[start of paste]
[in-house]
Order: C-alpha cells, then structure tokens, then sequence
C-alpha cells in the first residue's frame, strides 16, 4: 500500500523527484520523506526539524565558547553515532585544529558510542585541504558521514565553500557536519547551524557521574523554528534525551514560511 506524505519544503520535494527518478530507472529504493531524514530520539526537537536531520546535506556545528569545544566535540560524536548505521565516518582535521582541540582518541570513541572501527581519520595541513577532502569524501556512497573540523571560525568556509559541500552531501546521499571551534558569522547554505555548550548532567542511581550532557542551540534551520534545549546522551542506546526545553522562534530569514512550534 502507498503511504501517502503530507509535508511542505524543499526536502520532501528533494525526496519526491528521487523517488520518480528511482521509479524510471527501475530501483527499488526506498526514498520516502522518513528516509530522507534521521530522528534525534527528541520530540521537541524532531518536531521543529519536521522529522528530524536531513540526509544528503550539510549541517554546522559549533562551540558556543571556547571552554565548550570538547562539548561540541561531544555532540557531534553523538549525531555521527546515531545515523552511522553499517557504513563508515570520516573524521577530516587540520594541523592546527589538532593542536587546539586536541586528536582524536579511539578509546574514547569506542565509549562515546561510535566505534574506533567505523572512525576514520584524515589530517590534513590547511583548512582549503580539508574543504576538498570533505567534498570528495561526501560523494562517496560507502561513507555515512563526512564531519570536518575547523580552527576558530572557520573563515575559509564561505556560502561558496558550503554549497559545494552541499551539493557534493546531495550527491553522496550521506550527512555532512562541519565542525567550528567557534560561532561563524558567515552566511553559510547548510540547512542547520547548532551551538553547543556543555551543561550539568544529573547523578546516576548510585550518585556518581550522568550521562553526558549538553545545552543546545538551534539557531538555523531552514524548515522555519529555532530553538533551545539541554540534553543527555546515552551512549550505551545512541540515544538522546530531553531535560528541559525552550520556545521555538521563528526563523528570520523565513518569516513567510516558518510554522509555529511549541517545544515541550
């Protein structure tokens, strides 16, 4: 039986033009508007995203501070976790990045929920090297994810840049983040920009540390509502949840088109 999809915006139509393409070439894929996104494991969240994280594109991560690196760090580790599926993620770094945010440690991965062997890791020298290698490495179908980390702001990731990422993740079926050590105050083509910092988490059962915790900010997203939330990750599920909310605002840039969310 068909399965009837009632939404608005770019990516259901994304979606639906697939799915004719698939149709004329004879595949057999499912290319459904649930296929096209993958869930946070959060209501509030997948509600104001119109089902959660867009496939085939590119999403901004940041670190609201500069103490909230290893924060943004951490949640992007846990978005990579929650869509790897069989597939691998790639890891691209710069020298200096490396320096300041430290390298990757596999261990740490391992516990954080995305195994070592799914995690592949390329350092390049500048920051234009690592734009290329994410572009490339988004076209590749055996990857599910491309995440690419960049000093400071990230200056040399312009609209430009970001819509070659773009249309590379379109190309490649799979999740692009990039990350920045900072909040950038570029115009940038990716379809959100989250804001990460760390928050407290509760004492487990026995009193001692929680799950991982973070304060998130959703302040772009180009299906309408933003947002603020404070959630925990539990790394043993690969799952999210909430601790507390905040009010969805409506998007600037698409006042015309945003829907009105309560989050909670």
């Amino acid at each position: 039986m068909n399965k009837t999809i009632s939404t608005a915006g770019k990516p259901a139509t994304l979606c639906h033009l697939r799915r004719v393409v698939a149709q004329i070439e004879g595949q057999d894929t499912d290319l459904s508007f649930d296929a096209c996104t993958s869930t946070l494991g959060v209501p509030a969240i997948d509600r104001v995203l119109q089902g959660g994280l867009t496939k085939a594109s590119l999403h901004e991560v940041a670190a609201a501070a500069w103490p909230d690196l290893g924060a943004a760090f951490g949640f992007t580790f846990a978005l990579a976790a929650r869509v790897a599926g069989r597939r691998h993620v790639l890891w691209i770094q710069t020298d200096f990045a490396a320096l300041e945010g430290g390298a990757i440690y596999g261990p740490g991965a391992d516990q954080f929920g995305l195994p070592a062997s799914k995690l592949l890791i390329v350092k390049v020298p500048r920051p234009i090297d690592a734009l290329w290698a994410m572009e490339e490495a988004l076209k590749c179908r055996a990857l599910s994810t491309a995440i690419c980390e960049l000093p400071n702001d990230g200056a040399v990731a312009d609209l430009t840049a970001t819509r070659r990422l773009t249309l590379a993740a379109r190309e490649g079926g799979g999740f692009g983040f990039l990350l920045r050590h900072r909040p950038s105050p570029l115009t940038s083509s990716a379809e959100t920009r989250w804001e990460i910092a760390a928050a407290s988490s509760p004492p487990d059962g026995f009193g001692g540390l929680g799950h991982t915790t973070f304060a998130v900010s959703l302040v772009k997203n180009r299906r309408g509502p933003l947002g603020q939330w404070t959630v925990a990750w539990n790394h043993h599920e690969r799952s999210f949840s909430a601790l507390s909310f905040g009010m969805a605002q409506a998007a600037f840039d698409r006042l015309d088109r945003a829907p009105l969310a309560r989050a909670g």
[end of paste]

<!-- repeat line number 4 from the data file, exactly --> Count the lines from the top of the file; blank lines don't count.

């Protein structure tokens, strides 16, 4: 039986033009508007995203501070976790990045929920090297994810840049983040920009540390509502949840088109 999809915006139509393409070439894929996104494991969240994280594109991560690196760090580790599926993620770094945010440690991965062997890791020298290698490495179908980390702001990731990422993740079926050590105050083509910092988490059962915790900010997203939330990750599920909310605002840039969310 068909399965009837009632939404608005770019990516259901994304979606639906697939799915004719698939149709004329004879595949057999499912290319459904649930296929096209993958869930946070959060209501509030997948509600104001119109089902959660867009496939085939590119999403901004940041670190609201500069103490909230290893924060943004951490949640992007846990978005990579929650869509790897069989597939691998790639890891691209710069020298200096490396320096300041430290390298990757596999261990740490391992516990954080995305195994070592799914995690592949390329350092390049500048920051234009690592734009290329994410572009490339988004076209590749055996990857599910491309995440690419960049000093400071990230200056040399312009609209430009970001819509070659773009249309590379379109190309490649799979999740692009990039990350920045900072909040950038570029115009940038990716379809959100989250804001990460760390928050407290509760004492487990026995009193001692929680799950991982973070304060998130959703302040772009180009299906309408933003947002603020404070959630925990539990790394043993690969799952999210909430601790507390905040009010969805409506998007600037698409006042015309945003829907009105309560989050909670």